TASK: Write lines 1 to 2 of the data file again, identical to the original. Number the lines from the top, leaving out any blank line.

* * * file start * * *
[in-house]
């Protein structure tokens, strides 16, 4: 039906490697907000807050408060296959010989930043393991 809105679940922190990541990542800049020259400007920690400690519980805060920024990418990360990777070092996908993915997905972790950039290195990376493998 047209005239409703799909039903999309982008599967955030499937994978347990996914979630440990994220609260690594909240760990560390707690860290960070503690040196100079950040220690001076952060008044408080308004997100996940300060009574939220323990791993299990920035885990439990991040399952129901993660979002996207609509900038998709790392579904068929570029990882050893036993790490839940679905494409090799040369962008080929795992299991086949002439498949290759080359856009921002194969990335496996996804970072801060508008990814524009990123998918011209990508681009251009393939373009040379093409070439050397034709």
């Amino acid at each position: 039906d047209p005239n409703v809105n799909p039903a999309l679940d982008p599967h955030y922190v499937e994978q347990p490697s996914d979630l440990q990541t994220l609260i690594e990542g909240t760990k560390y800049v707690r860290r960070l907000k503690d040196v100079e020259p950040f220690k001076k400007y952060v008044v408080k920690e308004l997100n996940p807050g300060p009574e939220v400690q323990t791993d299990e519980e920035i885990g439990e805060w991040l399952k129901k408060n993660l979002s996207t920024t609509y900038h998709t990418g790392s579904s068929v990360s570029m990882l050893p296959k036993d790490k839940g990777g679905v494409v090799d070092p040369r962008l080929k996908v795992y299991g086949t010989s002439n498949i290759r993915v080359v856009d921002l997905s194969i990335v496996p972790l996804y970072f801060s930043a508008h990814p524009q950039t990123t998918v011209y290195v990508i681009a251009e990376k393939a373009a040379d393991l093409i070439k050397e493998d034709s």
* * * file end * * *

[in-house]
């Protein structure tokens, strides 16, 4: 039906490697907000807050408060296959010989930043393991 809105679940922190990541990542800049020259400007920690400690519980805060920024990418990360990777070092996908993915997905972790950039290195990376493998 047209005239409703799909039903999309982008599967955030499937994978347990996914979630440990994220609260690594909240760990560390707690860290960070503690040196100079950040220690001076952060008044408080308004997100996940300060009574939220323990791993299990920035885990439990991040399952129901993660979002996207609509900038998709790392579904068929570029990882050893036993790490839940679905494409090799040369962008080929795992299991086949002439498949290759080359856009921002194969990335496996996804970072801060508008990814524009990123998918011209990508681009251009393939373009040379093409070439050397034709």